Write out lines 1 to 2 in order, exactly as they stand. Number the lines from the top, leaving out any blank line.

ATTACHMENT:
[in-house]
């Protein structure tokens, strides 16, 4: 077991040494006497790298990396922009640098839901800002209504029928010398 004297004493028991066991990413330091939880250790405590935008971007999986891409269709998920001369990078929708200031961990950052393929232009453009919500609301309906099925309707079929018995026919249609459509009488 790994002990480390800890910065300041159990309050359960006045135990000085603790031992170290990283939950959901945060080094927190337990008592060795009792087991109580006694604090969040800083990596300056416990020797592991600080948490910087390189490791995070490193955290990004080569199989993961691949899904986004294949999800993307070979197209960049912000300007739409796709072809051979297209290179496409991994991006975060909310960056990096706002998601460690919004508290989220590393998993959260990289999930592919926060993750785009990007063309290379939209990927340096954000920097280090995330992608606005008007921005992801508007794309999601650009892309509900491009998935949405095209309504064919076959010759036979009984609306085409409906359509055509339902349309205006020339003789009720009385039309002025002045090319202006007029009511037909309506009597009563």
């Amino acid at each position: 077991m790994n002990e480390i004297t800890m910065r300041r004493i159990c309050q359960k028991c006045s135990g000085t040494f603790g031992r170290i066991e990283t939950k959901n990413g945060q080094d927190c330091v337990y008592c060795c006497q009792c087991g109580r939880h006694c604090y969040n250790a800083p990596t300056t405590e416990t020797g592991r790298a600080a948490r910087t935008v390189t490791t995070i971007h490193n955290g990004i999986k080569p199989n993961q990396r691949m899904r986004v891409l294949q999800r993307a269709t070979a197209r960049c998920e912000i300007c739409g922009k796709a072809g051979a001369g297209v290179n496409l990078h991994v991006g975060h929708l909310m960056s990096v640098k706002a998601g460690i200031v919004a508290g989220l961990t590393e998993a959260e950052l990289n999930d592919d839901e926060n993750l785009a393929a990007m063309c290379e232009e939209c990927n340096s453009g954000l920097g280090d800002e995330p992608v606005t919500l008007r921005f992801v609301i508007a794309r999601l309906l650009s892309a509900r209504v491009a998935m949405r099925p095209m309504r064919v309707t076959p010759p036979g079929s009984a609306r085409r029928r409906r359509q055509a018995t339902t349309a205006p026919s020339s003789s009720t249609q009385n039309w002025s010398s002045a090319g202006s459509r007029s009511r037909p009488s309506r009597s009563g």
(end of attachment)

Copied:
[in-house]
């Protein structure tokens, strides 16, 4: 077991040494006497790298990396922009640098839901800002209504029928010398 004297004493028991066991990413330091939880250790405590935008971007999986891409269709998920001369990078929708200031961990950052393929232009453009919500609301309906099925309707079929018995026919249609459509009488 790994002990480390800890910065300041159990309050359960006045135990000085603790031992170290990283939950959901945060080094927190337990008592060795009792087991109580006694604090969040800083990596300056416990020797592991600080948490910087390189490791995070490193955290990004080569199989993961691949899904986004294949999800993307070979197209960049912000300007739409796709072809051979297209290179496409991994991006975060909310960056990096706002998601460690919004508290989220590393998993959260990289999930592919926060993750785009990007063309290379939209990927340096954000920097280090995330992608606005008007921005992801508007794309999601650009892309509900491009998935949405095209309504064919076959010759036979009984609306085409409906359509055509339902349309205006020339003789009720009385039309002025002045090319202006007029009511037909309506009597009563």